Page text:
Page6 - on this page : Someone Who Is Not Like Anyone
page1 | page2 | page3 | page4 | page5 | page6 | page7 | page8 | page9 | page10

Someone Who Is Not Like Anyone - VIEW THE POEM

I've had a dream that someone is coming.
I've dreamt of a red star,
and my eye lids keep twitching
and my shoes keep snapping to attention
If I' m lying.

"Someone Who Is Not Like Anyone" stands as Farrokhzad's most expansive statement as to hopes for the political and social salvation of the Iranian people. But what initially appears in the poem to be optimism toward the future is belied by the mode of presentation. The same is true for Shamlu's The Fairies, which ultimately strikes one as wishful thinking on the poet's part in its vision of the liberation of the city of captive people precisely because what it recounts happens only in a fairy tale. "Someone Who Is Not Like Anyone" may be no more realistic in comparison, despite the specificity of its vision, because its speaker is not Farrokhzad herself-who is dramatically frank and direct when speaking through personae much like herself-but rather a ten-or eleven-year old, lower class, urban girl who can offer only her hope and fertile, down-to-earth imagination as ground for supposing that her vision of social justice might really come to pass. Even she recognizes that adults do not or, better, know enough not to dream while awake.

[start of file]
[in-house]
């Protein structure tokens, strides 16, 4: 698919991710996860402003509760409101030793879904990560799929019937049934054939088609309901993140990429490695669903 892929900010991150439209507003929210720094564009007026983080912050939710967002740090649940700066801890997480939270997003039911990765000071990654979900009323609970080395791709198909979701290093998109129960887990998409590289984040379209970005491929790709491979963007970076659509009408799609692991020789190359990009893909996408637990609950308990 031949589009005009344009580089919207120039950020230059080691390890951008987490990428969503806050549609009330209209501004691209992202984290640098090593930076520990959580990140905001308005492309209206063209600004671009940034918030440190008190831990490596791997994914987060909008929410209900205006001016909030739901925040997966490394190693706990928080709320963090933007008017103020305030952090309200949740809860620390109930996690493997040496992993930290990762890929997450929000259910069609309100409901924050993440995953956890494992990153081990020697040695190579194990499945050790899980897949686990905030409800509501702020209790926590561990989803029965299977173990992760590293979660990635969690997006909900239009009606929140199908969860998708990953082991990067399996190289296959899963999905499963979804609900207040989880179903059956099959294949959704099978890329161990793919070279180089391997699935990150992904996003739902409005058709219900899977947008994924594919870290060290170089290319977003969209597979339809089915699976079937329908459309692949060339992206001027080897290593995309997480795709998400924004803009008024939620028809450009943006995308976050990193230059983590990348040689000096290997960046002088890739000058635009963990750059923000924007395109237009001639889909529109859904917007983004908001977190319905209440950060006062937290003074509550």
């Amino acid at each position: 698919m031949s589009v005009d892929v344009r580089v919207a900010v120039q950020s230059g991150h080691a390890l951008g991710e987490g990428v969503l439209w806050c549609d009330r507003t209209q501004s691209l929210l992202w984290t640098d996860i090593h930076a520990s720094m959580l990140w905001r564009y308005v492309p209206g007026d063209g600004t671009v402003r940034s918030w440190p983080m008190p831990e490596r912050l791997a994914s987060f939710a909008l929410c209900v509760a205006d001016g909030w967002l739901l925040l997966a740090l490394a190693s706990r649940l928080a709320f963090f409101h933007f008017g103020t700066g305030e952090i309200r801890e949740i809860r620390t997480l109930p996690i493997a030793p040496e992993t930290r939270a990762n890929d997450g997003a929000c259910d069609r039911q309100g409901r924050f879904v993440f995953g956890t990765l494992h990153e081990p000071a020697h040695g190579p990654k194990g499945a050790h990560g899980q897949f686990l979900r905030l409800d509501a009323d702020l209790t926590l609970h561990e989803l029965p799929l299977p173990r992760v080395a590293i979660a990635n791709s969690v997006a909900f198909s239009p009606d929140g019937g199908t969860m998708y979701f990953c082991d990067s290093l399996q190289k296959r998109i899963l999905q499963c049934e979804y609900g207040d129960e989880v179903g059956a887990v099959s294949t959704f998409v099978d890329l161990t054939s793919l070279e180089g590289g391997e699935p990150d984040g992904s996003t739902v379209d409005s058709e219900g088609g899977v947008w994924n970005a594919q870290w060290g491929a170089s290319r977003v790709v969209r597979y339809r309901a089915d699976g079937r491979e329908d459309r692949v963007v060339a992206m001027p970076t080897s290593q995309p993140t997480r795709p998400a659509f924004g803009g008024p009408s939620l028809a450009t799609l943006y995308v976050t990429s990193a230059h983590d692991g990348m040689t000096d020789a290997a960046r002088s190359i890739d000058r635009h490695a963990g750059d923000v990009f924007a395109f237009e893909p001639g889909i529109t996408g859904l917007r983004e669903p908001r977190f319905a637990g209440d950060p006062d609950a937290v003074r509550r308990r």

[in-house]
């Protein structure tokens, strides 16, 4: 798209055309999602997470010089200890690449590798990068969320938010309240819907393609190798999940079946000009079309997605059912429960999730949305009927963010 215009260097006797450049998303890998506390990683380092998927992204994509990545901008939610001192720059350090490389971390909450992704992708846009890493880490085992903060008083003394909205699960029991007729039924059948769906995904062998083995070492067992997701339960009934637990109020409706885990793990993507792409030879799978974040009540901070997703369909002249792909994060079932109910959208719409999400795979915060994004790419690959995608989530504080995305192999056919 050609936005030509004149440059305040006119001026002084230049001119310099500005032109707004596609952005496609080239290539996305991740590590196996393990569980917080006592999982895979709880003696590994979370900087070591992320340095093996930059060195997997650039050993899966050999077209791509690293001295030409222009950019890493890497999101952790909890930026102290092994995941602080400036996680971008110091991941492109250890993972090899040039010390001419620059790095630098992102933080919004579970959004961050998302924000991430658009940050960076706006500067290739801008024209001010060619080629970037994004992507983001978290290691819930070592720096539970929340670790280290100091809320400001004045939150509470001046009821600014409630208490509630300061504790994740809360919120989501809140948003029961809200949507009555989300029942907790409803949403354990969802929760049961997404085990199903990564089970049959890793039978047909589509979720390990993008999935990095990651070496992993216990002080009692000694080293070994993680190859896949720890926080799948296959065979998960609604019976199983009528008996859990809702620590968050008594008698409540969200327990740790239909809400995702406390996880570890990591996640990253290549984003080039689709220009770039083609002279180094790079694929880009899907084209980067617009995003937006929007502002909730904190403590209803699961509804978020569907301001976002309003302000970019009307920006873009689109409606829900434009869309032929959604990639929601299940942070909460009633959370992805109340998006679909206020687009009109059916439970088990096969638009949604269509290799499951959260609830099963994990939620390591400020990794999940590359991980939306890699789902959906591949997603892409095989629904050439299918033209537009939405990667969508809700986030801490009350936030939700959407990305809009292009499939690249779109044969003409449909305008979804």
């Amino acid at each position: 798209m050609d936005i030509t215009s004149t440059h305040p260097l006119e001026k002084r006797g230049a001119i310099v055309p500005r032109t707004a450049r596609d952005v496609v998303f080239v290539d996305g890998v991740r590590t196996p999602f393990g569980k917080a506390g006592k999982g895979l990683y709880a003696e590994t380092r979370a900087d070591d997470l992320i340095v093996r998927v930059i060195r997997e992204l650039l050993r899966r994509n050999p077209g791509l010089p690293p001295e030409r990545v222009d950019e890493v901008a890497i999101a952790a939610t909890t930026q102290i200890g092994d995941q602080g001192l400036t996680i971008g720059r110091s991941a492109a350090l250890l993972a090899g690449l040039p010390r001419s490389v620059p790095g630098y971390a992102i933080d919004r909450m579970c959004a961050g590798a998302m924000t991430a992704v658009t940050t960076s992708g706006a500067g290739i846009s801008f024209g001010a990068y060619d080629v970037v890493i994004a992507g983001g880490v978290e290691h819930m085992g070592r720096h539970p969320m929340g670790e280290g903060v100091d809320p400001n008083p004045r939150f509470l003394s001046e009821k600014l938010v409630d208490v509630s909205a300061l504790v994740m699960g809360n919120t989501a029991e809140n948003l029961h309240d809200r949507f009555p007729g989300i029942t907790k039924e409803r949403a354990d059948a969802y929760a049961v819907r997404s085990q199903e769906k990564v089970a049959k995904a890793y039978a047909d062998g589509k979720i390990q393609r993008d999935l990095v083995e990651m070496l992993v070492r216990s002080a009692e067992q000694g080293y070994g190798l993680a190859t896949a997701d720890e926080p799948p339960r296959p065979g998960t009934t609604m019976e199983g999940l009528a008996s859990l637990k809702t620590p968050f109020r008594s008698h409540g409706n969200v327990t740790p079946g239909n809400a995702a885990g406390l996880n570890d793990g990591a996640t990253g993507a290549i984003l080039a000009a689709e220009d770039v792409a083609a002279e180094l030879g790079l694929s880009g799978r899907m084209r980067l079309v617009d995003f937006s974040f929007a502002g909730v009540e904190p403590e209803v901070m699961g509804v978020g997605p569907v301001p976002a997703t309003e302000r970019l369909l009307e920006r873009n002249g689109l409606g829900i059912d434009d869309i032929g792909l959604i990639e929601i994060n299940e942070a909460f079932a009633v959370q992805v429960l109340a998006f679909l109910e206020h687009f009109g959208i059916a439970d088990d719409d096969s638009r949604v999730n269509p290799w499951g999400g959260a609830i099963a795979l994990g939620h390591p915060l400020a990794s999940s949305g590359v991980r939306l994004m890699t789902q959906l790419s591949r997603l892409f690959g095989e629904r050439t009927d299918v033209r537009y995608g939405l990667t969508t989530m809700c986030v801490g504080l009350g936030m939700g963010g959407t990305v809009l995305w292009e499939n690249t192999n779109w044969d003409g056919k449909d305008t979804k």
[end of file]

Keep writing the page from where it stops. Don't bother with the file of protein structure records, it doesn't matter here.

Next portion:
A Lonely Woman Michael C. Hillmann page 68
Reprinted from Lonely Woman: Forugh Farrokhzad and Her Poetry, by Michael C. Hillmann. Copyright 1987 by Michael C. Hillmann. Reprinted with permission of Lynne Rienner Publishers, Inc.


home | about us | Forugh's life | Forugh's work | about Forugh | contact us | search the site | literary works | order memorabilia